Building consensus

Immigration A bipartisan group lobbies Congress for comprehensive immigration reform | J.C. Derrick

Building consensus

President of the Southern Baptist Convention’s Ethics and Religious Liberty Commission Richard Land
Associated Press/Photo by Alex Brandon (file)

WASHINGTON—The fiscal cliff is driving politicians apart on Capitol Hill this week, but one issue is bringing them together: immigration reform.

Grover Norquist, president of Americans for Tax Reform, and several congressional Republicans rallied on Wednesday with Democrats including Charlie Rangel, D-N.Y., and Sheila Jackson Lee, D-Texas, to call for sweeping changes in U.S. immigration law.

“It’s already a success when Sheila Jackson Lee can come into a room with Grover Norquist and stand in agreement,” Jackson Lee said.

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The National Immigration Forum organized Wednesday’s gathering as part of a two-day event called “Forging a New Consensus.” It brought together about 250 law enforcement officials, clergy, and business owners (those with “badges, Bibles, and business”) from 26 states. After a six-hour strategy session Tuesday, the group converged on Capitol Hill Wednesday to meet with leaders ranging from prominent House and Senate members to Valerie Jarrett, senior adviser to President Barack Obama.

The lobbying effort was aimed at all political leaders, but especially Republicans who have staked out an enforcement-only position on immigration and might be willing to reconsider after last month’s losses at the polls included sparse Hispanic support. Rep. Raul Labrador, R-Idaho, noted that an immigration bill “won’t happen without House conservatives” and should include strong border security.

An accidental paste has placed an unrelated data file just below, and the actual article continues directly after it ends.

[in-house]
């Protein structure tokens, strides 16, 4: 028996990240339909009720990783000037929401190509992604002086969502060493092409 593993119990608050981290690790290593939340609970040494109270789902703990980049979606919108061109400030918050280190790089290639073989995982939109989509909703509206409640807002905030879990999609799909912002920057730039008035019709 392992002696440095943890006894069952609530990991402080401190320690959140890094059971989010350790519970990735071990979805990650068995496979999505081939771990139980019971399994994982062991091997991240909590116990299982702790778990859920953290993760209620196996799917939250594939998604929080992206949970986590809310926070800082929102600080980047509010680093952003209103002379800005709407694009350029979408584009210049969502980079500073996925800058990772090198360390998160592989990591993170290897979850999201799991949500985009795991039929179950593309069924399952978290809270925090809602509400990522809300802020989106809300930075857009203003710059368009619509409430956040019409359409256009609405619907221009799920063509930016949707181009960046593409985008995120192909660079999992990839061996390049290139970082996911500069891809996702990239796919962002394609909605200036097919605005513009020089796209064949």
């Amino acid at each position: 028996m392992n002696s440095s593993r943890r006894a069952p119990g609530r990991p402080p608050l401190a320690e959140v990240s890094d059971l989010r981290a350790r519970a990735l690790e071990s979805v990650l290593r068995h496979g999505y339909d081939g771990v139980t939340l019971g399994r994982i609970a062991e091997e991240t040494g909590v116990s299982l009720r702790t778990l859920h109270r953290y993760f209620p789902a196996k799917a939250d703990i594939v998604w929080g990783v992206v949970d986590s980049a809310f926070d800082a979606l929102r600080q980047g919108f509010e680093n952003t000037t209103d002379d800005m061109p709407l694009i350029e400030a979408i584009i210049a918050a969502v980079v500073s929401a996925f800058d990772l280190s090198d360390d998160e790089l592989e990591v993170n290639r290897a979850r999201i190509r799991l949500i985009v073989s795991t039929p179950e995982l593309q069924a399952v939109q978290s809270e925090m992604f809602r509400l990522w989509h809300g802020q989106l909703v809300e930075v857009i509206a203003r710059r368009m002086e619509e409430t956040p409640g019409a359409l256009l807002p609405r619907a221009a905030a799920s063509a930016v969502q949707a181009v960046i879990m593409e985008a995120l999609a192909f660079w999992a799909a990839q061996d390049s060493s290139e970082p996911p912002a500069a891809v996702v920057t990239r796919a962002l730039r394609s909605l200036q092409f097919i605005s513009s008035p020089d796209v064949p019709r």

The activists are hoping to enact legislation along the lines of the Utah Compact, a 2010 document some have called the “gold standard” for conservative immigration reform. It includes five platform planks: creating federal solutions, respecting law enforcement, supporting families, affirming economic benefits, and maintaining a free society.

In legislative terms, the coalition supports a temporary guest worker program and a pathway to legal status for those already in the United States, while also advocating for stronger borders.

Richard Land, president of the Southern Baptist Convention’s Ethics and Religious Liberty Commission, spoke at a Tuesday press conference with the group and said Republicans should not only pass immigration reform but also embrace it. “God has definite opinions about how we treat ‘the stranger among us,’” he said.

He told me about 40 percent of the denomination’s 500,000 Hispanic members are undocumented, and he estimates 80 percent of Southern Baptists agree with his immigration position. Land said the current political climate is a “kairos moment”—a Greek term for opportunity that other speakers repeated after him—and Republicans should rally for the cause. “Do you want to win elections or lose elections?” he said.

The coalition is pushing for comprehensive immigration reform in the first three months of President Obama’s second term. Norquist pointed to the welfare reform legislation of 1996 as evidence that a Republican Congress can work with a Democratic president to reach agreement early in a lame-duck term.

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